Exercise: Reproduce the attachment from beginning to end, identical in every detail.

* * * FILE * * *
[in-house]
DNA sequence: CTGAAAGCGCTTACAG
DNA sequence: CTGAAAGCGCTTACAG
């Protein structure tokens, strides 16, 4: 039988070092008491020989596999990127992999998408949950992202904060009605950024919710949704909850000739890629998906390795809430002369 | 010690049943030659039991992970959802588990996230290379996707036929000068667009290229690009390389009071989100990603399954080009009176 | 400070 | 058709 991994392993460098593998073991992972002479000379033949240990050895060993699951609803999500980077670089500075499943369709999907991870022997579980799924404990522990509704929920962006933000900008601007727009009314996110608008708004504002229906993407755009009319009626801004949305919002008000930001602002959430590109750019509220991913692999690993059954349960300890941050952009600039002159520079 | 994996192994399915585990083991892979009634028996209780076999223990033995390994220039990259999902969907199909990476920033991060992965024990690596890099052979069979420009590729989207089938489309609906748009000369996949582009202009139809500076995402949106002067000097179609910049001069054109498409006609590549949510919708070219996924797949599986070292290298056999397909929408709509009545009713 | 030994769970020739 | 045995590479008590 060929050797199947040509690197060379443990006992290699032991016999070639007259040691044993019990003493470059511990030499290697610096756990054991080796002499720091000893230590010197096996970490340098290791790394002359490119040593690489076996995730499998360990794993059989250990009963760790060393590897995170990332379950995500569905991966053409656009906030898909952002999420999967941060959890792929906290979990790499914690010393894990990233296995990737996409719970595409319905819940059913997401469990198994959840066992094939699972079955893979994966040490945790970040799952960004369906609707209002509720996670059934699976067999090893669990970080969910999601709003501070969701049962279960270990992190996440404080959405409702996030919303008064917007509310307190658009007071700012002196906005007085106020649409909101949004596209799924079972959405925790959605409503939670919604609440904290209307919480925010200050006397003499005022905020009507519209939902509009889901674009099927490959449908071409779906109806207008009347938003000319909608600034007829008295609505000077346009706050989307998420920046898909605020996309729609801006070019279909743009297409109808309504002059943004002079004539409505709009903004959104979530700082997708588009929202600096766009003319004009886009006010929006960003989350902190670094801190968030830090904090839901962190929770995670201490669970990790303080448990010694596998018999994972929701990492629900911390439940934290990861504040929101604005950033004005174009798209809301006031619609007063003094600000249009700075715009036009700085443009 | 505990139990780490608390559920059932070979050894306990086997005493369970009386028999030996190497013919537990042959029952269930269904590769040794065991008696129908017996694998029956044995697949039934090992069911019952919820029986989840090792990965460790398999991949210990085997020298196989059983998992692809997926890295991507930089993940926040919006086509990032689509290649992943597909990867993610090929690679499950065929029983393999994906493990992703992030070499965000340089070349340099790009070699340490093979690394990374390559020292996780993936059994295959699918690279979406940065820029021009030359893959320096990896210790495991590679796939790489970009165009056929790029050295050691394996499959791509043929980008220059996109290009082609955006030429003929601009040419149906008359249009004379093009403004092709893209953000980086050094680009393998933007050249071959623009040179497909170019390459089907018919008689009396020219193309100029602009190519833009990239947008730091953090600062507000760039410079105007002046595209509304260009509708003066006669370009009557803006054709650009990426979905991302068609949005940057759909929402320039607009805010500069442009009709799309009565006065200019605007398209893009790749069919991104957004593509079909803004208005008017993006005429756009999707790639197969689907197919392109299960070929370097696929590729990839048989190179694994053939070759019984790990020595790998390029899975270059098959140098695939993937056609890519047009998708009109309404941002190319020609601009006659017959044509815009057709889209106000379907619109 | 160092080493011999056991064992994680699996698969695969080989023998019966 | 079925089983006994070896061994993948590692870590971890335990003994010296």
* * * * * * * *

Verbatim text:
[in-house]
DNA sequence: CTGAAAGCGCTTACAG
DNA sequence: CTGAAAGCGCTTACAG
């Protein structure tokens, strides 16, 4: 039988070092008491020989596999990127992999998408949950992202904060009605950024919710949704909850000739890629998906390795809430002369 | 010690049943030659039991992970959802588990996230290379996707036929000068667009290229690009390389009071989100990603399954080009009176 | 400070 | 058709 991994392993460098593998073991992972002479000379033949240990050895060993699951609803999500980077670089500075499943369709999907991870022997579980799924404990522990509704929920962006933000900008601007727009009314996110608008708004504002229906993407755009009319009626801004949305919002008000930001602002959430590109750019509220991913692999690993059954349960300890941050952009600039002159520079 | 994996192994399915585990083991892979009634028996209780076999223990033995390994220039990259999902969907199909990476920033991060992965024990690596890099052979069979420009590729989207089938489309609906748009000369996949582009202009139809500076995402949106002067000097179609910049001069054109498409006609590549949510919708070219996924797949599986070292290298056999397909929408709509009545009713 | 030994769970020739 | 045995590479008590 060929050797199947040509690197060379443990006992290699032991016999070639007259040691044993019990003493470059511990030499290697610096756990054991080796002499720091000893230590010197096996970490340098290791790394002359490119040593690489076996995730499998360990794993059989250990009963760790060393590897995170990332379950995500569905991966053409656009906030898909952002999420999967941060959890792929906290979990790499914690010393894990990233296995990737996409719970595409319905819940059913997401469990198994959840066992094939699972079955893979994966040490945790970040799952960004369906609707209002509720996670059934699976067999090893669990970080969910999601709003501070969701049962279960270990992190996440404080959405409702996030919303008064917007509310307190658009007071700012002196906005007085106020649409909101949004596209799924079972959405925790959605409503939670919604609440904290209307919480925010200050006397003499005022905020009507519209939902509009889901674009099927490959449908071409779906109806207008009347938003000319909608600034007829008295609505000077346009706050989307998420920046898909605020996309729609801006070019279909743009297409109808309504002059943004002079004539409505709009903004959104979530700082997708588009929202600096766009003319004009886009006010929006960003989350902190670094801190968030830090904090839901962190929770995670201490669970990790303080448990010694596998018999994972929701990492629900911390439940934290990861504040929101604005950033004005174009798209809301006031619609007063003094600000249009700075715009036009700085443009 | 505990139990780490608390559920059932070979050894306990086997005493369970009386028999030996190497013919537990042959029952269930269904590769040794065991008696129908017996694998029956044995697949039934090992069911019952919820029986989840090792990965460790398999991949210990085997020298196989059983998992692809997926890295991507930089993940926040919006086509990032689509290649992943597909990867993610090929690679499950065929029983393999994906493990992703992030070499965000340089070349340099790009070699340490093979690394990374390559020292996780993936059994295959699918690279979406940065820029021009030359893959320096990896210790495991590679796939790489970009165009056929790029050295050691394996499959791509043929980008220059996109290009082609955006030429003929601009040419149906008359249009004379093009403004092709893209953000980086050094680009393998933007050249071959623009040179497909170019390459089907018919008689009396020219193309100029602009190519833009990239947008730091953090600062507000760039410079105007002046595209509304260009509708003066006669370009009557803006054709650009990426979905991302068609949005940057759909929402320039607009805010500069442009009709799309009565006065200019605007398209893009790749069919991104957004593509079909803004208005008017993006005429756009999707790639197969689907197919392109299960070929370097696929590729990839048989190179694994053939070759019984790990020595790998390029899975270059098959140098695939993937056609890519047009998708009109309404941002190319020609601009006659017959044509815009057709889209106000379907619109 | 160092080493011999056991064992994680699996698969695969080989023998019966 | 079925089983006994070896061994993948590692870590971890335990003994010296």